In 1957 the radio presenter and comedian Kenneth Horne was the compere on the popular Saturday evening comedy and music radio show Variety Playhouse. The programme's writers were Eric Merriman and Barry Took, and when the series came to an end, they prepared a script for a pilot episode of a new show, Beyond Our Ken. The show, in which Horne was joined by Kenneth Williams, Ron Moody, Hugh Paddick and Betty Marsden, was broadcast in October 1957. The series was due to begin in April 1958, but in February Horne suffered a debilitating stroke; he was temporarily paralysed down his left-hand side and lost the power of speech. The BBC postponed the series. After physiotherapy Horne was able to begin recording Beyond Our Ken in June, in preparation for the broadcast of the first series between July and November.
Beyond Our Ken was written around the imperturbable establishment figure of Horne, while the other performers played a "spectrum of characters never before heard on the radio", including the exaggeratedly upper class Rodney and Charles (Williams and Paddick), the genteel, dotty pensioners Ambrose and Felicity (Williams and Marsden), the hoarse-voiced cook Fanny Haddock – a parody of the television cook Fanny Cradock (Marsden), the earthy gardening guru Arthur Fallowfield (Williams), the semi-articulate rock and roll singer Ricky Livid (Paddick) and Hankie Flowered, a parody of the comedian Frankie Howerd (Bill Pertwee). The first episode was not well received by a sample audience, but the BBC decided to back Horne and his team, and the initial six-week contract was extended to 21 weeks. Before the series came to an end, a second had been commissioned to run the following year.[n 1] After the first series Moody was succeeded by Pertwee; Took left after the second series, leaving Merriman to write the remaining programmes on his own.
After the seventh series of Beyond Our Ken ended Horne was scheduled to appear in a number of other BBC programmes; Eric Merriman objected, contending that he had made Horne into a star, and that "no other comedy series should be allowed to use him", according to Horne's biographer, Barry Johnston. When the BBC refused to withdraw Horne from the programme Down with Women, Merriman resigned from writing Beyond Our Ken and the show came to an end. After some pressure from Horne to keep the remainder of the team together, the BBC commissioned Round the Horne as a replacement on similar lines. They turned to Took, as one of the original writers of Beyond Our Ken, and his new writing partner, Marty Feldman. The name of the programme came from a pun on Horne's name, combined with the naval term "round the Horn", meaning to navigate the waters at the southern tip of South America, Cape Horn. The pair aimed to write what they described as "down-market material in an upmarket way". The scripts they produced led to a faster-paced programme than Beyond Our Ken, which included more allusions to contemporary events, including politics and films.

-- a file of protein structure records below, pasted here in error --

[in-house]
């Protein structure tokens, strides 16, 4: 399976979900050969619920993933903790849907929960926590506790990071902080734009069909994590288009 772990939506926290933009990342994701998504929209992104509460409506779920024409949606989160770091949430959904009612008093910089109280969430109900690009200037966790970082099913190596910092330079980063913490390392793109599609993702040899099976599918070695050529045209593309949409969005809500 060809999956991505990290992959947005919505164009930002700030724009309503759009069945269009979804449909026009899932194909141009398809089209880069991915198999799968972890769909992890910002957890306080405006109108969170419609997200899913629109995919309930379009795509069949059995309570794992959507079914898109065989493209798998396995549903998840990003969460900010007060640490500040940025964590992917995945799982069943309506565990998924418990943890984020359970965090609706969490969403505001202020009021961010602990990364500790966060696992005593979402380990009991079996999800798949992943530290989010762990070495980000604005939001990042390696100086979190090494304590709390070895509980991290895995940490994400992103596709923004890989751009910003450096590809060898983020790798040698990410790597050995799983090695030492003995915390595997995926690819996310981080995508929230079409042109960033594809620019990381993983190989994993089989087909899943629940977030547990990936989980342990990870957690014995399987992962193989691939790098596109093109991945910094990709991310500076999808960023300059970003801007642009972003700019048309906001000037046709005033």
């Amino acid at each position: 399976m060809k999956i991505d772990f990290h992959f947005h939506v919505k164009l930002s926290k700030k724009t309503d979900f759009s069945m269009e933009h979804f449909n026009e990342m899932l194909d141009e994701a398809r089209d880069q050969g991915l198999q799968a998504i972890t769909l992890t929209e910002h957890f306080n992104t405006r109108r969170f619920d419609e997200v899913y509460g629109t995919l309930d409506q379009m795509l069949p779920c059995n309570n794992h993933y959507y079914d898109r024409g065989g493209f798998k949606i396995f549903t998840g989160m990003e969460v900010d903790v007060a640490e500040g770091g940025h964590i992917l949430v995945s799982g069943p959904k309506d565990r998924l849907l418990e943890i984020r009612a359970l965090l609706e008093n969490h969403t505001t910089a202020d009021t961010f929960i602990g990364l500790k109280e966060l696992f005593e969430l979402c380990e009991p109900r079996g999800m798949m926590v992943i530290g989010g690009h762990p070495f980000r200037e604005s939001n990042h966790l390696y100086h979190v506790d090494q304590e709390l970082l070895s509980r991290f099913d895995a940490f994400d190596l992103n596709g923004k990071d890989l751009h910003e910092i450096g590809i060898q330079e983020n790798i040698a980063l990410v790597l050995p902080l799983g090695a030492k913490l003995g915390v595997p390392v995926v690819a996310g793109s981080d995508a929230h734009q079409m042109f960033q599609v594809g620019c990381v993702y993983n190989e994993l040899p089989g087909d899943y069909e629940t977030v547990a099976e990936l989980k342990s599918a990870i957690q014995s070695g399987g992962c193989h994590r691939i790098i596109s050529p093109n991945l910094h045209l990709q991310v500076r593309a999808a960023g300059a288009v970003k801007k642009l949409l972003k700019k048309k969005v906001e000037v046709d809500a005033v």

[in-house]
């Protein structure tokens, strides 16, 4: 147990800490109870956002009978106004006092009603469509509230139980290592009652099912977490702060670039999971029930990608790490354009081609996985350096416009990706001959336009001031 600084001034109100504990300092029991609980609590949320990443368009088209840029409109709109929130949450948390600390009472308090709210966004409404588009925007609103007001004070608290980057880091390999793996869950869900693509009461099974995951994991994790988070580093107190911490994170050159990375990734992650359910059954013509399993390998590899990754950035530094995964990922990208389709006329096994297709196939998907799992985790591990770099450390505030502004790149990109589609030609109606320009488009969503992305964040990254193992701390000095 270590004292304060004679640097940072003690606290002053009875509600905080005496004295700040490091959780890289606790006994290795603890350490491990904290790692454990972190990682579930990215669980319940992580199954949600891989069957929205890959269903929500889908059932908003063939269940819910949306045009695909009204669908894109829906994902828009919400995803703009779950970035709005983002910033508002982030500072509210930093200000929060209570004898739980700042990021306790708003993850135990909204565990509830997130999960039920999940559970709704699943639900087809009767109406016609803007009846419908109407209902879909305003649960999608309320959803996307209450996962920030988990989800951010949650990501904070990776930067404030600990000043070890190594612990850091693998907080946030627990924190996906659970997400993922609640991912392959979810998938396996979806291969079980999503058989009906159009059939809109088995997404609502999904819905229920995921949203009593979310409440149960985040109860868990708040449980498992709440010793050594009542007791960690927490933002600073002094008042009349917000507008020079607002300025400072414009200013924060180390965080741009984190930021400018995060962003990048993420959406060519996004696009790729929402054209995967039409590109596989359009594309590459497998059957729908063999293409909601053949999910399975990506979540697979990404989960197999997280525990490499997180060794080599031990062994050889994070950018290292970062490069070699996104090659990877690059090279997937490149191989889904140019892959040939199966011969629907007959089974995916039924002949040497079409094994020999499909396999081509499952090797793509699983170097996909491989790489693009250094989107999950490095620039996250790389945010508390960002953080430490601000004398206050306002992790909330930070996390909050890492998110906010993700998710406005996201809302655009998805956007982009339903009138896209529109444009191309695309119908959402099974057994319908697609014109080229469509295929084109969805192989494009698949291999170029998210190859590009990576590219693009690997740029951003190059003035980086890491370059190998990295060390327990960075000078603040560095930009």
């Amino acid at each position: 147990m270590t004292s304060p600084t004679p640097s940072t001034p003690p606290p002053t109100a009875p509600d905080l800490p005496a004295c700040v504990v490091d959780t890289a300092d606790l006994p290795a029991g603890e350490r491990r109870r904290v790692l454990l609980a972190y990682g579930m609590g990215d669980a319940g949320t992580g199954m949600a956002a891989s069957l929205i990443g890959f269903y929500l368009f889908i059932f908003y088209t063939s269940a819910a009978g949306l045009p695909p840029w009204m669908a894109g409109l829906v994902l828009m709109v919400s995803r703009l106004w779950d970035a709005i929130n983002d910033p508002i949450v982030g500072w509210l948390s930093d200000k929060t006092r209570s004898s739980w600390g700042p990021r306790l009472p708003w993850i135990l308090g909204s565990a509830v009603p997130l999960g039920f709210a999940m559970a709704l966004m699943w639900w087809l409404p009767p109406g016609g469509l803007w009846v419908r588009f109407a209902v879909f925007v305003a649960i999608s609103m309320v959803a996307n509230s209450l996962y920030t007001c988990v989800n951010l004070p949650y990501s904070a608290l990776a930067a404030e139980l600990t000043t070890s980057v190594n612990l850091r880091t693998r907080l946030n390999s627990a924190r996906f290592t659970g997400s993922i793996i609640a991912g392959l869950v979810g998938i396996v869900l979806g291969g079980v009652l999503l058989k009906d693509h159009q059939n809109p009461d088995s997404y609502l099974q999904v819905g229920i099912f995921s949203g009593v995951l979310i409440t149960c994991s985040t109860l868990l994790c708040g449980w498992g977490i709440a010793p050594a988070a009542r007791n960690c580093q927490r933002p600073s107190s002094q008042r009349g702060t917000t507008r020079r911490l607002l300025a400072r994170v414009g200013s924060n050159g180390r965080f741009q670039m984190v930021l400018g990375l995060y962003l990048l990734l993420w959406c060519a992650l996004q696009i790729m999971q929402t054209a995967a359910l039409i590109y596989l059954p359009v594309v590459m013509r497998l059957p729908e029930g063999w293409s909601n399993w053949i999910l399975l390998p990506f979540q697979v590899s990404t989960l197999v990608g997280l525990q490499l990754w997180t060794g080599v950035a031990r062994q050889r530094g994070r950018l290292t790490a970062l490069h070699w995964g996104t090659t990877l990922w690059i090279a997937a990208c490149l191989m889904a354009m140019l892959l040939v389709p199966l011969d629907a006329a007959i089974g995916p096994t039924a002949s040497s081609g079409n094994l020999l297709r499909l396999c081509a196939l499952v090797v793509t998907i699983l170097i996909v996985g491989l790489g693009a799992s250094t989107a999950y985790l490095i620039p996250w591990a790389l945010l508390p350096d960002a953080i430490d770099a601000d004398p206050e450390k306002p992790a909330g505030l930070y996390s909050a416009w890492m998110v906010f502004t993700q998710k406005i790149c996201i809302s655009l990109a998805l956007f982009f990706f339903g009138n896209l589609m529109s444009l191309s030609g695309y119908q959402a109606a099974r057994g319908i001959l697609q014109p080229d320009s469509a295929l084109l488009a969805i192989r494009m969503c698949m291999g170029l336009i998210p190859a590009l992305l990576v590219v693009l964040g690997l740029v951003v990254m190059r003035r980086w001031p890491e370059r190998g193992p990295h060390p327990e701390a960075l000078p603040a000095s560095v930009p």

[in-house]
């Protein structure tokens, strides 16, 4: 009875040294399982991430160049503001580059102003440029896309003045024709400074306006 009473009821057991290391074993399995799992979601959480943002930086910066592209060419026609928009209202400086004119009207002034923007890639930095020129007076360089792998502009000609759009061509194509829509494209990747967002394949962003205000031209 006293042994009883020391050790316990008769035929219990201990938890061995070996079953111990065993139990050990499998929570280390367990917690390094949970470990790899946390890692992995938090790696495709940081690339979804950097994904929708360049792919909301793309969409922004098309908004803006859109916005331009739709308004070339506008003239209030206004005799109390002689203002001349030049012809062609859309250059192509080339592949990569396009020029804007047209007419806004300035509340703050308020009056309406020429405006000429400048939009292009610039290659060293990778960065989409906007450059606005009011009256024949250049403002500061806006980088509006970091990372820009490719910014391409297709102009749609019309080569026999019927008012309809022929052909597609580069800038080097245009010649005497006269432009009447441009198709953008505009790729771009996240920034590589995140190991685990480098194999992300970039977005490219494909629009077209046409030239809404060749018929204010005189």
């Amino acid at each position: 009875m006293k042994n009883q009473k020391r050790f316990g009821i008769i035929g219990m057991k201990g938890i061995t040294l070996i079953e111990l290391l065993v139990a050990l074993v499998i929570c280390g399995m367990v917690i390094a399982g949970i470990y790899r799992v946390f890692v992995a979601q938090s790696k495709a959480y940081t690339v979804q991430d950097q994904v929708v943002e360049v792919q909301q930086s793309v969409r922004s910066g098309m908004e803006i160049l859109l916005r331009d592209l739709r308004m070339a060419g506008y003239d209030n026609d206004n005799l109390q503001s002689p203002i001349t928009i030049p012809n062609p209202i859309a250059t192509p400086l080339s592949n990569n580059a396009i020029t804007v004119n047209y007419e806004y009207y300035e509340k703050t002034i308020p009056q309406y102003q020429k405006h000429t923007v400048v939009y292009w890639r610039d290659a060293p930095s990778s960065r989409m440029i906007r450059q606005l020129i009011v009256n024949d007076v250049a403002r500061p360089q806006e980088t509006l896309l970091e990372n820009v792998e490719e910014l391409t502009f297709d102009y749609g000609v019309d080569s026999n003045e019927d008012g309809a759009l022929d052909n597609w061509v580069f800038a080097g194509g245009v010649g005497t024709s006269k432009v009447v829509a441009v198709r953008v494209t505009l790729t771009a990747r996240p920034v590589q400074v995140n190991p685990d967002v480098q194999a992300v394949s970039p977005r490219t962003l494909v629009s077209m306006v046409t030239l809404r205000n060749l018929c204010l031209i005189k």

Round the Horne was based on a revue format, and contained parody and satire. The programme would include an introduction from Horne, who would sometimes give answers to a supposed quiz from the previous week, and then lead into sketches that would include a set-piece based on a film or novel, such as "The Man with the Golden Thunderball", and "The Three Musketeers". Martin Dibbs, in his history of the BBC Variety Department, writes that "the show was characterised by incessant innuendo and camp representation to an extent never before tolerated within the BBC."